Aster pressed the rewind button and the tape began to turn back. First, there was nothing. Just darkness whirring backwards over itself. Then, foggy splotches bled out onto the screen. There was a flash of blue, and then an image.

It was us, but not us when we were younger. Us now. Sitting in front of the same TV set, watching. It was like looking into a fuzzy, grain-soaked mirror. Nobody said a word. Sasha reached out to pause the tape, but Aster held her hand out and stopped her. We kept watching.

As the VCR rewound, the images of ourselves on the screen were growing younger, twitching back and forth in a thousand tiny movements. Weeks, months, years shed away like the skin of a dead bird in a time-lapse video. Our eyes were cold onscreen, fixed straight to the apparent camera.

“Aster, stop it,” Sasha said. “Are you doing this?”

Aster shook her head. I looked down at my fingers, wriggled them around to make sure this was real. When I looked back to the screen, the versions of ourselves sitting in the attic were only toddlers, shrinking smaller around the bones. Then, we were infants. Then, nothing. Three black marks sat in the video-version of the attic where we once sat. It was like three dark stains on the tape itself.

Sasha pushed Aster aside and practically tore the cassette out from the VCR. We heard a shrill ripping sound and looked down and saw a trail of glossy black tape spooling out from the cassette. Sasha yanked harder, but the tape was stuck inside the box. The VCR began screeching,

On the screen, the black marks started convulsing. Out from their darkness sprouted three white, pallid faces. They were our faces, but only hardly discernible as us. It was like looking into the deepest makeup of our souls — all the grime and guilt burned away.
The faces were smiling.

Tears streaming down her face, Sasha started pulling at the tangled tape, but Aster and I were quiet. We knew there was no stopping this.
We sat shaking and watched our home movie.

Sickly Sweet

Logan Evans/The Collegian

The old legend went like this: on Halloween night, if you left your trick-or-treating candy out on the Miller overpass, Sickly Sweet would pull himself up from the bridge and trade you all your bucket for just one red piece of hard candy. It was supposed to taste better than anything.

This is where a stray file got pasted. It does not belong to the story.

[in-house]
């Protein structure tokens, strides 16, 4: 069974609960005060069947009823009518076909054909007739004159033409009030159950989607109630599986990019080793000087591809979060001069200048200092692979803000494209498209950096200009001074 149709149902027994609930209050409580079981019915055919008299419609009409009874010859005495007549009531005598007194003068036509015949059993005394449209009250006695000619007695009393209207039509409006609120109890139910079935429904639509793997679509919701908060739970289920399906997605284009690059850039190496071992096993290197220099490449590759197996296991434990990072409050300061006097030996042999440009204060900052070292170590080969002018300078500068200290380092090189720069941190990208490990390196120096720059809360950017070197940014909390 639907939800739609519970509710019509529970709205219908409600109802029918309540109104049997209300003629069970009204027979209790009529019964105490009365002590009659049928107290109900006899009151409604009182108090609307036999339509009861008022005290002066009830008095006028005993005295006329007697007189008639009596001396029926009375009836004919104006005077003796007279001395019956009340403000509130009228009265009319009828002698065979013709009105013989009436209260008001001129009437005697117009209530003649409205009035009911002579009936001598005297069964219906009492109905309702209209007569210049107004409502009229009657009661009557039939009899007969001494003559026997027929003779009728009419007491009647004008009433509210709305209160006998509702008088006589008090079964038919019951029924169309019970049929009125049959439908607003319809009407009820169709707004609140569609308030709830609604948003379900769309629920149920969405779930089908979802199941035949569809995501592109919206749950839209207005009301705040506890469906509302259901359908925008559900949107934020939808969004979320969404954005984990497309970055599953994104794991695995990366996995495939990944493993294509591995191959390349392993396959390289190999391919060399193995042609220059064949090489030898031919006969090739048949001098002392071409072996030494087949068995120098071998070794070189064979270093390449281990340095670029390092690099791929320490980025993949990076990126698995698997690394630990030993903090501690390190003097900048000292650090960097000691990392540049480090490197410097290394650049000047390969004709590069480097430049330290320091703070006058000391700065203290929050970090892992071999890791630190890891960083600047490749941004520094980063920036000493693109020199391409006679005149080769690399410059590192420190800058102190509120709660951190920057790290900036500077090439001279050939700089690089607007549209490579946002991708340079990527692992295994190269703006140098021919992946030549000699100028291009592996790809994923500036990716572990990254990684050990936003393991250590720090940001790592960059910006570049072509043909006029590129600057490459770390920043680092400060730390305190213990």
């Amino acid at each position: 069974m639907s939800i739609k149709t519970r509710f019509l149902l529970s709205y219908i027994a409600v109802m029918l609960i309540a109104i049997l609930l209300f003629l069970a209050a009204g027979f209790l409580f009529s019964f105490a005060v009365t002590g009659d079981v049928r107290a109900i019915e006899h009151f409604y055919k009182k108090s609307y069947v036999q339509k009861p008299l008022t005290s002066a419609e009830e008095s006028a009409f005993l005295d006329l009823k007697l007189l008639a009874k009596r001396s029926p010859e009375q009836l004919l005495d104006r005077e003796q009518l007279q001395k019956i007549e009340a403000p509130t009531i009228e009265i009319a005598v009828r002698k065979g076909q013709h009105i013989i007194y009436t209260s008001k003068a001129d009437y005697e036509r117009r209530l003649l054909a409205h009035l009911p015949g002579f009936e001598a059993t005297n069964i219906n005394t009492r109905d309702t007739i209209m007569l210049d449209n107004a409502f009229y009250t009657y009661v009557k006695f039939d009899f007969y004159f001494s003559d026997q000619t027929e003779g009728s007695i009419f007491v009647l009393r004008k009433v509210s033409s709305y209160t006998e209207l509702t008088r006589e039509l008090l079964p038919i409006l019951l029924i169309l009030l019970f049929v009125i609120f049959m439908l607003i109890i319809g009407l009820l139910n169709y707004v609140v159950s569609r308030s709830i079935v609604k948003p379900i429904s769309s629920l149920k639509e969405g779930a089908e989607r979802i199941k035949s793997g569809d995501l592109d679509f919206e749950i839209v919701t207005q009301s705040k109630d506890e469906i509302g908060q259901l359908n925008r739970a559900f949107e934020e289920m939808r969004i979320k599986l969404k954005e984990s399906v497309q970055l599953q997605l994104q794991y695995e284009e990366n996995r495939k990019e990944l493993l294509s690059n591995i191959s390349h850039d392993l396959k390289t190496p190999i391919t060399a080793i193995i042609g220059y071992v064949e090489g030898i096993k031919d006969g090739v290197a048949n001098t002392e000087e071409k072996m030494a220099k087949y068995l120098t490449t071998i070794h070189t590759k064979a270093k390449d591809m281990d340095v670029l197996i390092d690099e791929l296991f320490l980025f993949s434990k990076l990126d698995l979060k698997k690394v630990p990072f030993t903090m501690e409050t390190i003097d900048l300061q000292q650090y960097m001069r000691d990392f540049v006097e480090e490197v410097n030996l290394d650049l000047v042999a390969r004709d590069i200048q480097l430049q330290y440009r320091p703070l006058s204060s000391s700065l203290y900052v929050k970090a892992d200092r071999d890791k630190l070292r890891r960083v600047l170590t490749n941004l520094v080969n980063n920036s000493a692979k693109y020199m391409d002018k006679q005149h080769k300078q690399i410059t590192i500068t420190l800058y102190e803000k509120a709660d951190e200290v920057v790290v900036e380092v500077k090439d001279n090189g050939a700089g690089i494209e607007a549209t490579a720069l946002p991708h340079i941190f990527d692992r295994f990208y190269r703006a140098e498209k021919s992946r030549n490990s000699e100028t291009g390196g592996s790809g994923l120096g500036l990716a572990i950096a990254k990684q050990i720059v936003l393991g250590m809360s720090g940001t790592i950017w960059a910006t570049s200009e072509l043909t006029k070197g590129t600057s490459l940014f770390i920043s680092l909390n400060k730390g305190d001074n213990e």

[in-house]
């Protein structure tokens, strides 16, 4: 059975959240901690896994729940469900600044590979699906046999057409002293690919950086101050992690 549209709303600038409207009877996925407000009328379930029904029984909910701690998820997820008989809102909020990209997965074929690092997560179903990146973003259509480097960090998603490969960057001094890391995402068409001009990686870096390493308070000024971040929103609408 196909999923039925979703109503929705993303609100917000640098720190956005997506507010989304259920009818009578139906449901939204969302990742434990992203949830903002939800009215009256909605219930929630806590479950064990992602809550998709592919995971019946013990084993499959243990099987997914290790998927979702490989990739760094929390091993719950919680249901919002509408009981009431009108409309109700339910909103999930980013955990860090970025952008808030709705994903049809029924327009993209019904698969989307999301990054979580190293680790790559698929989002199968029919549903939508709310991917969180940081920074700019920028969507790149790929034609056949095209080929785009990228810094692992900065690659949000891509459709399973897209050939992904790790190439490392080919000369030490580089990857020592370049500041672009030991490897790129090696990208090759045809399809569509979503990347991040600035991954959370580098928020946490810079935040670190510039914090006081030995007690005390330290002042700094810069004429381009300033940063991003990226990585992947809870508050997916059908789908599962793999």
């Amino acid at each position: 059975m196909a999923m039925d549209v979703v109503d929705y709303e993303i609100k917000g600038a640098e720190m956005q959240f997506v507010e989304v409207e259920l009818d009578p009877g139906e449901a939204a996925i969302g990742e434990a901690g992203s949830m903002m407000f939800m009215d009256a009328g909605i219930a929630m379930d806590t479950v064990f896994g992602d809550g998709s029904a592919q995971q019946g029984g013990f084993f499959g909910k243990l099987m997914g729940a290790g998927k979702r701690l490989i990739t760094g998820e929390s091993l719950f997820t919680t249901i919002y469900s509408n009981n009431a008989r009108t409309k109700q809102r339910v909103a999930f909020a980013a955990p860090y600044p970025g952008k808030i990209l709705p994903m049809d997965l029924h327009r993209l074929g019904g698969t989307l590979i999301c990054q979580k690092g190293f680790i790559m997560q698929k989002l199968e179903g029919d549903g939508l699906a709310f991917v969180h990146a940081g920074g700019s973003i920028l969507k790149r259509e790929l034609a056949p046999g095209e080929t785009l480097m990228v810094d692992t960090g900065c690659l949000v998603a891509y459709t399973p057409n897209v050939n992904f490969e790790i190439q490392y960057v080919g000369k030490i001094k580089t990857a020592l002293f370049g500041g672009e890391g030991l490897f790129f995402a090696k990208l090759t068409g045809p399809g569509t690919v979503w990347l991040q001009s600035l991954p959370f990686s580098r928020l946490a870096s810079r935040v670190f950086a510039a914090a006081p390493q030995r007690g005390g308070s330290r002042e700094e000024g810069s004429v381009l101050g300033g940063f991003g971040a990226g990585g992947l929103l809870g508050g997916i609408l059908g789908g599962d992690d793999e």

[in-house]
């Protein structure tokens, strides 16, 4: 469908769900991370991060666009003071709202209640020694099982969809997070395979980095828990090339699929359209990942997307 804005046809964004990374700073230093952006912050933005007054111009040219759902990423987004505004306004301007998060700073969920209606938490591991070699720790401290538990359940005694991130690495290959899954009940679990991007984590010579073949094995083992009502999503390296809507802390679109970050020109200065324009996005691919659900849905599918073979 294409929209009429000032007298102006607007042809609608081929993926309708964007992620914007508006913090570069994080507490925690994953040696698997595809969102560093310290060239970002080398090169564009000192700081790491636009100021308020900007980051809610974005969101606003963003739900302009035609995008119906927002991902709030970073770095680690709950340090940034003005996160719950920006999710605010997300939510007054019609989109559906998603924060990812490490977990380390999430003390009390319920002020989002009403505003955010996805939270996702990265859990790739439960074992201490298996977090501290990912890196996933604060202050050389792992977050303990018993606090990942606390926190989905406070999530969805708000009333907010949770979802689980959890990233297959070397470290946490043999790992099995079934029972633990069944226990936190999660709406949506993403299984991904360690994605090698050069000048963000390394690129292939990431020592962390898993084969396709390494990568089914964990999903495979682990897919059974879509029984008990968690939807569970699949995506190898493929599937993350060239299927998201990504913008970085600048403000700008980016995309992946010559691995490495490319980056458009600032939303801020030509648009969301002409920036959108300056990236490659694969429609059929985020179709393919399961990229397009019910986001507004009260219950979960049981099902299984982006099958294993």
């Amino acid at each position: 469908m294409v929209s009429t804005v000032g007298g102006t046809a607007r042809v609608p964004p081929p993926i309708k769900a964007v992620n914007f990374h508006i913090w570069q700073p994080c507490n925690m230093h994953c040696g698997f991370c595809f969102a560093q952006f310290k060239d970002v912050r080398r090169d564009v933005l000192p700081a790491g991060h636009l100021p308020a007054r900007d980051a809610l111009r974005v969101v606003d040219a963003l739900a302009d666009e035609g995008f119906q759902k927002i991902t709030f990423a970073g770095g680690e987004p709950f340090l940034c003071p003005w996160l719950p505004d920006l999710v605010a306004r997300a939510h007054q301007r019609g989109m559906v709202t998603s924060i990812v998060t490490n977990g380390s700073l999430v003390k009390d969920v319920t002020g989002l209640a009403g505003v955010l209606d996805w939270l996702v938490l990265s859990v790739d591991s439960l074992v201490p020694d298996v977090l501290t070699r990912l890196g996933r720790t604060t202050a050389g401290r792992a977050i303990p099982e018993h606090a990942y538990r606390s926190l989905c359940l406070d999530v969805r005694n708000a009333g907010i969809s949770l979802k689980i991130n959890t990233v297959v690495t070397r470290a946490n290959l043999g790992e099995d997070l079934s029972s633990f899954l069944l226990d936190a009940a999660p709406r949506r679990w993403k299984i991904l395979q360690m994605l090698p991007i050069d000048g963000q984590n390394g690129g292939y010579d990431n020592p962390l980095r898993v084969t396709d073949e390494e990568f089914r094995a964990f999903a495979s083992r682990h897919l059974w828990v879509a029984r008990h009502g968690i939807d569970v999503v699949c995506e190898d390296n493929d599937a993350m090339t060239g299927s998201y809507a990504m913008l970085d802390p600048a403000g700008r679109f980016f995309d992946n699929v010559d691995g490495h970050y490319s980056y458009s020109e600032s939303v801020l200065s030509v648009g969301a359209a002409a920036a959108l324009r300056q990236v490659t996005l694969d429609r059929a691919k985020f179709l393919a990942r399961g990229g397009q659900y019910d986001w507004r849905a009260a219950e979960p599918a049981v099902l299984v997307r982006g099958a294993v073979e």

It wasn’t a story we heard very often. Ten years ago, a kid fell off the overpass while trying to summon Sickly. The police report omits any mention of the ritual, but everyone knows that’s what he was doing. They found an empty pillowcase and a red crinkle-wrapped piece of candy in his mouth. Still wrapped.

Nobody told the story much after that.

The boy who died was the older brother of my friend Ellie. This Halloween, she wanted to visit the overpass. To finally see what her brother saw.

We didn’t want to spend all night trick-or-treating, combing through the houses of our little town for one piece of candy at a time, so I stole money from my mom’s purse and bought an assortment pack at the grocery store. We wanted to recreate the specifics of that night, so I poured the whole bag into an old pillowcase. Ellie’s brother was dressed as a skeleton, so we did the same — glow-in-the-dark bones on a black jumpsuit with a skull mask — and set out into the night.

It took an hour to reach the overpass. The night was black, pricked with razor wire stars. The last cicadas of the summer sang a funeral dirge.

I tossed the bag as far as I could and it landed about halfway down the bridge. Then, we waited. We didn’t expect anything. We were doing this as a memorial. For fun, really.

I started to turn back when Ellie drew a sharp breath. I looked and she was pointing in the direction of the bag. There was a shape snaking its way up the side of the bridge. A tattered striped sweater. Matted yellow hair. The shape unfurled a handful of spindly fingers and began sorting through the candy bag, piece by piece. Taking its time. Trees rustling. Cicadas droning.

When he reached the bottom, Sickly Sweet rose up from the ground, a wiry frame stretching into the carnivorous sky. He threw the bag over the side of the bridge. Ellie started shaking.

“No,” she said. “No, wait. It’s not right.”

I was stunned, watching the creature trace the length of the bridge toward us.
“We didn’t do it right.”

Sickly Sweet was just ahead of us. In the moonlight, I saw that he had no mouth. Just smooth, pale skin. As he drew closer, the skin began parting, revealing a set of jagged teeth.

“We got the candy the wrong way. We didn’t—

“Trick or Treat,” Sickly Sweet said.

His fingers unfurled and dropped a single piece of crinkle-wrapped candy. But it wasn’t red. It was the most empty black.

Sickly Sweet opened his mouth.